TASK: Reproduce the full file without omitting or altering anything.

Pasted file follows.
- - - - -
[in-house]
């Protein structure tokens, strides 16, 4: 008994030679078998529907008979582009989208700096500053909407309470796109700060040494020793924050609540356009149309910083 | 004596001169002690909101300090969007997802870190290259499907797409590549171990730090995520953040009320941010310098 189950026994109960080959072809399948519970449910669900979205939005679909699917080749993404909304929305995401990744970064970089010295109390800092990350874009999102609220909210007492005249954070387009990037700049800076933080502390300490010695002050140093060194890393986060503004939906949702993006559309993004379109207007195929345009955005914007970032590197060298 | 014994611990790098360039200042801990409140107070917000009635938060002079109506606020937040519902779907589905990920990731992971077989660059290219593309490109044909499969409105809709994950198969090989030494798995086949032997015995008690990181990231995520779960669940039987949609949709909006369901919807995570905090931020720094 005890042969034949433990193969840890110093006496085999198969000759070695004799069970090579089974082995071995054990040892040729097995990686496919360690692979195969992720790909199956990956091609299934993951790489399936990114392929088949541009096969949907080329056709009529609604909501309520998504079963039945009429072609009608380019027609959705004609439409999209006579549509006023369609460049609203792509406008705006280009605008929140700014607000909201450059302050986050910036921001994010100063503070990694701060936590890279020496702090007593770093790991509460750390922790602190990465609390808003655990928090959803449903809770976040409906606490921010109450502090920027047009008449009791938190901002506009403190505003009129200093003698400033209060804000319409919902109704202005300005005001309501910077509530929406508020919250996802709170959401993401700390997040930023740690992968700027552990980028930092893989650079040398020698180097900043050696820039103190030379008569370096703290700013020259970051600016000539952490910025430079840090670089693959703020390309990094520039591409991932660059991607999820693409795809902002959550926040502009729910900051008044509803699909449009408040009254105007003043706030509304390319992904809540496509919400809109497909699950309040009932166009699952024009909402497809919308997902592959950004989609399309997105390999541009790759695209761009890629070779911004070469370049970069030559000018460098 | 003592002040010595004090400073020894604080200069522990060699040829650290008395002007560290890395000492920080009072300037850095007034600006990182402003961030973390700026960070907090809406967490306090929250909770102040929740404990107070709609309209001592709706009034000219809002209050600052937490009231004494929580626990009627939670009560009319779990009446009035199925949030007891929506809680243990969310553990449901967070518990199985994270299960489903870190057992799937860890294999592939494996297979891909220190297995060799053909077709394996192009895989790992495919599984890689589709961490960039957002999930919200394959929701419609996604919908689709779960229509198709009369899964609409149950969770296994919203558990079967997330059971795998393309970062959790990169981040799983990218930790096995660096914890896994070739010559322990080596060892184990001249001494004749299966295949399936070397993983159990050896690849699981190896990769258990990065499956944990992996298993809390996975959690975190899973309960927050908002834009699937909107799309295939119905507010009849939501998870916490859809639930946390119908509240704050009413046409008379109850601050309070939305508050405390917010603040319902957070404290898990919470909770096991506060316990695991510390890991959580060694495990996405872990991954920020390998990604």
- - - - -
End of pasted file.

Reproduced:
[in-house]
């Protein structure tokens, strides 16, 4: 008994030679078998529907008979582009989208700096500053909407309470796109700060040494020793924050609540356009149309910083 | 004596001169002690909101300090969007997802870190290259499907797409590549171990730090995520953040009320941010310098 189950026994109960080959072809399948519970449910669900979205939005679909699917080749993404909304929305995401990744970064970089010295109390800092990350874009999102609220909210007492005249954070387009990037700049800076933080502390300490010695002050140093060194890393986060503004939906949702993006559309993004379109207007195929345009955005914007970032590197060298 | 014994611990790098360039200042801990409140107070917000009635938060002079109506606020937040519902779907589905990920990731992971077989660059290219593309490109044909499969409105809709994950198969090989030494798995086949032997015995008690990181990231995520779960669940039987949609949709909006369901919807995570905090931020720094 005890042969034949433990193969840890110093006496085999198969000759070695004799069970090579089974082995071995054990040892040729097995990686496919360690692979195969992720790909199956990956091609299934993951790489399936990114392929088949541009096969949907080329056709009529609604909501309520998504079963039945009429072609009608380019027609959705004609439409999209006579549509006023369609460049609203792509406008705006280009605008929140700014607000909201450059302050986050910036921001994010100063503070990694701060936590890279020496702090007593770093790991509460750390922790602190990465609390808003655990928090959803449903809770976040409906606490921010109450502090920027047009008449009791938190901002506009403190505003009129200093003698400033209060804000319409919902109704202005300005005001309501910077509530929406508020919250996802709170959401993401700390997040930023740690992968700027552990980028930092893989650079040398020698180097900043050696820039103190030379008569370096703290700013020259970051600016000539952490910025430079840090670089693959703020390309990094520039591409991932660059991607999820693409795809902002959550926040502009729910900051008044509803699909449009408040009254105007003043706030509304390319992904809540496509919400809109497909699950309040009932166009699952024009909402497809919308997902592959950004989609399309997105390999541009790759695209761009890629070779911004070469370049970069030559000018460098 | 003592002040010595004090400073020894604080200069522990060699040829650290008395002007560290890395000492920080009072300037850095007034600006990182402003961030973390700026960070907090809406967490306090929250909770102040929740404990107070709609309209001592709706009034000219809002209050600052937490009231004494929580626990009627939670009560009319779990009446009035199925949030007891929506809680243990969310553990449901967070518990199985994270299960489903870190057992799937860890294999592939494996297979891909220190297995060799053909077709394996192009895989790992495919599984890689589709961490960039957002999930919200394959929701419609996604919908689709779960229509198709009369899964609409149950969770296994919203558990079967997330059971795998393309970062959790990169981040799983990218930790096995660096914890896994070739010559322990080596060892184990001249001494004749299966295949399936070397993983159990050896690849699981190896990769258990990065499956944990992996298993809390996975959690975190899973309960927050908002834009699937909107799309295939119905507010009849939501998870916490859809639930946390119908509240704050009413046409008379109850601050309070939305508050405390917010603040319902957070404290898990919470909770096991506060316990695991510390890991959580060694495990996405872990991954920020390998990604």